August 5th, 2015
Highlights from From Bauhaus to Buenos Aires: Grete Stern and Horacio Coppola
Roxana Marcoci and Sarah Meister as told to Paula Kupfer
When German artist Grete Stern and Argentine photographer Horacio Coppola met at the Bauhaus in Berlin in 1932, Coppola had already made incursions into photography and film while Stern had done the same with typography and graphic design experiments. They became a well-known couple within the intellectual scene of Berlin, but when the Nazi party began to gain power, they departed for London, where they married, and later arrived in Argentina. Intellectual and literary circles in Buenos Aires celebrated their unique visions, and their first exhibition, in 1935, at the editorial office of the magazine Sur, was heralded as the arrival of modernism in Argentina. A current exhibition at the Museum of Modern Art, New York, presents their work separately, in keeping with their different practices and careers, but highlights instances of overlap: their collaboration on several books, and their experimental, if short-lived, graphic design and photography studio. After the couple divorced in 1943, Coppola abandoned photography, while Stern continued to make photographs for several decades and surrounded herself with contemporary artists. Here, curators Sarah Meister, who focused on Coppola, and Roxana Marcoci, who researched Grete Stern, offer comments and insights into key works in the exhibition. —Paula Kupfer
Sarah Meister: The first pictures by Coppola that I ever saw came in through the Thomas Walther Collection. We thought, that’s funny, an Argentine at the Bauhaus. This was in 2001 and we didn’t really know what to do. . . . We were pigeonholing him with the Bauhaus and not thinking of him as an independent artist. Then I started working with the Latin American–Caribbean Fund, which was helping support acquisitions of Latin American photographers, and with our C-MAP group [Contemporary and Modern Art Perspectives in a Global Age Initiative, a global research initiative at MoMA]. I had the opportunity to travel to Brazil, to Argentina, to Mexico, and I started to see who the major figures were. The question became: how do you tell these alternative modernisms that are less familiar to an American public?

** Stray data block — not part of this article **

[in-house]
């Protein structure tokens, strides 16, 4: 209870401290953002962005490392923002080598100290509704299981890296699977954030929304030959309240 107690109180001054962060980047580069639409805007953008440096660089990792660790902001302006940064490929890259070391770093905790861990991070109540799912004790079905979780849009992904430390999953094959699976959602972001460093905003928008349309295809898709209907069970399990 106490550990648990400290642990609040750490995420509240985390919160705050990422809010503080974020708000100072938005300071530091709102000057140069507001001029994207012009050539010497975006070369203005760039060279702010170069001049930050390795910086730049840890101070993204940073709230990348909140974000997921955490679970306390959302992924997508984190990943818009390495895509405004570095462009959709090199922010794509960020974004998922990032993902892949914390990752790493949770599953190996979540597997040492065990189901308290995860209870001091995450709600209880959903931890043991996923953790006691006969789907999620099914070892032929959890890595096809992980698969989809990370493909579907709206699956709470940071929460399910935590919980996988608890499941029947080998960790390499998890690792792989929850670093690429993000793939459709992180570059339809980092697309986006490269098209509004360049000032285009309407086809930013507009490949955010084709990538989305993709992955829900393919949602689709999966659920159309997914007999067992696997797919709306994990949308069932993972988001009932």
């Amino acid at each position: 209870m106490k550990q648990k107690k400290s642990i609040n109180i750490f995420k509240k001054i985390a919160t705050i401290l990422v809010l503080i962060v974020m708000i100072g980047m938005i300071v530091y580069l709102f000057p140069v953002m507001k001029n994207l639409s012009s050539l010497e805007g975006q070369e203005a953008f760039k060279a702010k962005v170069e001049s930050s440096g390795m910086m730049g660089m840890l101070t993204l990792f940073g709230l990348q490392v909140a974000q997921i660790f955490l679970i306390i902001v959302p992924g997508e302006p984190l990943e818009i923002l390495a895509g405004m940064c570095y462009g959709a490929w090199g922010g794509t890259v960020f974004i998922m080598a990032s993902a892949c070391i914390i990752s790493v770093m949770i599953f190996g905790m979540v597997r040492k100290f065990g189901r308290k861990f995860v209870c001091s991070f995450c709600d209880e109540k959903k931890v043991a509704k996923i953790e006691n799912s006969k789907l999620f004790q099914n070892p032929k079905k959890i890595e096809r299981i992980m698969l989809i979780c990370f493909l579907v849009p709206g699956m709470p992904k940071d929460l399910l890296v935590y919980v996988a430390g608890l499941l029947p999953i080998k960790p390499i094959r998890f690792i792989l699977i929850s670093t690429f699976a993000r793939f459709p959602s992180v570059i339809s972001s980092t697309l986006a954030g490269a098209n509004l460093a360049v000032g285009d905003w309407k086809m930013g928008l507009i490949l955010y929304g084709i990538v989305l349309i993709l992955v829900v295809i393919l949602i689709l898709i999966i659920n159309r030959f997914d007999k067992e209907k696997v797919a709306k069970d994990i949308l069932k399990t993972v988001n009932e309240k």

SM: These are pictures (above and below) from before Coppola’s first trip to London. You already see the modernity. Then he gets a Leica and . . . these are what [publisher] Victoria Ocampo sees and publishes in Sur: “a modern vision of a city.” The problem with previous scholarship was that it put the achievement out there, but until you impose a strict chronology you can’t learn the sources.
This is one photograph that I love (above). I thought this was maybe a 3-by-4 negative, a contact print, since it’s unbelievably precise. I knew he’d borrowed his brother’s camera, but I didn’t know if this was in 1931 before he went to Europe or afterward. But I knew about the wonderful binders he made, of his favorite pictures—he literally took his 35mm-negative contact prints and pasted them in. Then I knew for sure it was a 35mm negative and I could place it in the context; I could see what he made before, what he made after. Like all good art history if you actually do your homework . . . and take the time to piece it together, it’s amazing, like detective work in the most satisfying way.
SM: This wall shows Coppola’s photographs from his seminal book Buenos Aires (1936). I thought I would never in a million years hang this many pictures on a wall but actually . . . there was a moment in the installation where I thought, No, embrace it. Let the obelisk be the loose fulcrum, go from day to night. I knew I didn’t want to do a “day wall” and a “night wall.” I realized a few people might not get it, which is fine.
Roxana Marcoci: For Stern, the show opens with this wall, which establishes the protagonists: we see Coppola, Ellen Auerbach, and Walter Auerbach, and others. Basically, Stern comes to Berlin extremely young, at the age of twenty-three, in 1927. Before that, she had already established a commercial studio in her hometown, and experimented with typography and advertisements; she was extremely precocious. So she comes right then to Berlin—which was the intellectual and cultural capital of central Europe—we’re talking roaring ’20s and the Weimar Republic. She becomes the very first student of Walter Peterhans, and then a year later, Ellen Rosenbach [later Ellen Auerbach] also becomes his student. [Auerbach and Stern] were very progressive. Both had been living with their middle-class, bourgeois families and they went to study and to Berlin. They experiment with film. And they all live together, with their lovers at that time, who eventually become their husbands.